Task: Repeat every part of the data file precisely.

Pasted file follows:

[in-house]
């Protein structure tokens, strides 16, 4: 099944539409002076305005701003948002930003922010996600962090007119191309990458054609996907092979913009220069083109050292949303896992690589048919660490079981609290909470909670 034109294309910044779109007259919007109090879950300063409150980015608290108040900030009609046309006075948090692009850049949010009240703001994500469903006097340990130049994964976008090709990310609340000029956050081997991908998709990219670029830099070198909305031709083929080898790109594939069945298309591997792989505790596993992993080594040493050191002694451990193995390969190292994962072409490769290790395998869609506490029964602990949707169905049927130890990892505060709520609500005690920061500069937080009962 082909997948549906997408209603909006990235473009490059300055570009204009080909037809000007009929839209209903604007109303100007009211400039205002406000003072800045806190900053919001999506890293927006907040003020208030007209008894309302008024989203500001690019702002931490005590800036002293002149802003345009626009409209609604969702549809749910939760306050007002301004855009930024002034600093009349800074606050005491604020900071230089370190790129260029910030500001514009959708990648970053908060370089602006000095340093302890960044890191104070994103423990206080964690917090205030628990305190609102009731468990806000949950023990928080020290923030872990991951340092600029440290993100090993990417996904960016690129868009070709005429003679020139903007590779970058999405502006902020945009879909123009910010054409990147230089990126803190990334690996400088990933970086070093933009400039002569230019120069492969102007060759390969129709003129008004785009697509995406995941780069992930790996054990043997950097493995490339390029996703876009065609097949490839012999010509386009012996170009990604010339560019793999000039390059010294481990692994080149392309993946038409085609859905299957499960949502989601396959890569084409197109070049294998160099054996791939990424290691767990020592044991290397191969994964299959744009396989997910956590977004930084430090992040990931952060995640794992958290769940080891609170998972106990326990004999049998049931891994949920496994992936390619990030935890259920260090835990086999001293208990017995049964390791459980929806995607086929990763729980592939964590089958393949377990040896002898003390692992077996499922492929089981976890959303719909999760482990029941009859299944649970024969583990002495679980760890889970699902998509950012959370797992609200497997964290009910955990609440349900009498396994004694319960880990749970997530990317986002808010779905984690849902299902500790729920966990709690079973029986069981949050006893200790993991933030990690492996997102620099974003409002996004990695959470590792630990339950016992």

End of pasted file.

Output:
[in-house]
């Protein structure tokens, strides 16, 4: 099944539409002076305005701003948002930003922010996600962090007119191309990458054609996907092979913009220069083109050292949303896992690589048919660490079981609290909470909670 034109294309910044779109007259919007109090879950300063409150980015608290108040900030009609046309006075948090692009850049949010009240703001994500469903006097340990130049994964976008090709990310609340000029956050081997991908998709990219670029830099070198909305031709083929080898790109594939069945298309591997792989505790596993992993080594040493050191002694451990193995390969190292994962072409490769290790395998869609506490029964602990949707169905049927130890990892505060709520609500005690920061500069937080009962 082909997948549906997408209603909006990235473009490059300055570009204009080909037809000007009929839209209903604007109303100007009211400039205002406000003072800045806190900053919001999506890293927006907040003020208030007209008894309302008024989203500001690019702002931490005590800036002293002149802003345009626009409209609604969702549809749910939760306050007002301004855009930024002034600093009349800074606050005491604020900071230089370190790129260029910030500001514009959708990648970053908060370089602006000095340093302890960044890191104070994103423990206080964690917090205030628990305190609102009731468990806000949950023990928080020290923030872990991951340092600029440290993100090993990417996904960016690129868009070709005429003679020139903007590779970058999405502006902020945009879909123009910010054409990147230089990126803190990334690996400088990933970086070093933009400039002569230019120069492969102007060759390969129709003129008004785009697509995406995941780069992930790996054990043997950097493995490339390029996703876009065609097949490839012999010509386009012996170009990604010339560019793999000039390059010294481990692994080149392309993946038409085609859905299957499960949502989601396959890569084409197109070049294998160099054996791939990424290691767990020592044991290397191969994964299959744009396989997910956590977004930084430090992040990931952060995640794992958290769940080891609170998972106990326990004999049998049931891994949920496994992936390619990030935890259920260090835990086999001293208990017995049964390791459980929806995607086929990763729980592939964590089958393949377990040896002898003390692992077996499922492929089981976890959303719909999760482990029941009859299944649970024969583990002495679980760890889970699902998509950012959370797992609200497997964290009910955990609440349900009498396994004694319960880990749970997530990317986002808010779905984690849902299902500790729920966990709690079973029986069981949050006893200790993991933030990690492996997102620099974003409002996004990695959470590792630990339950016992």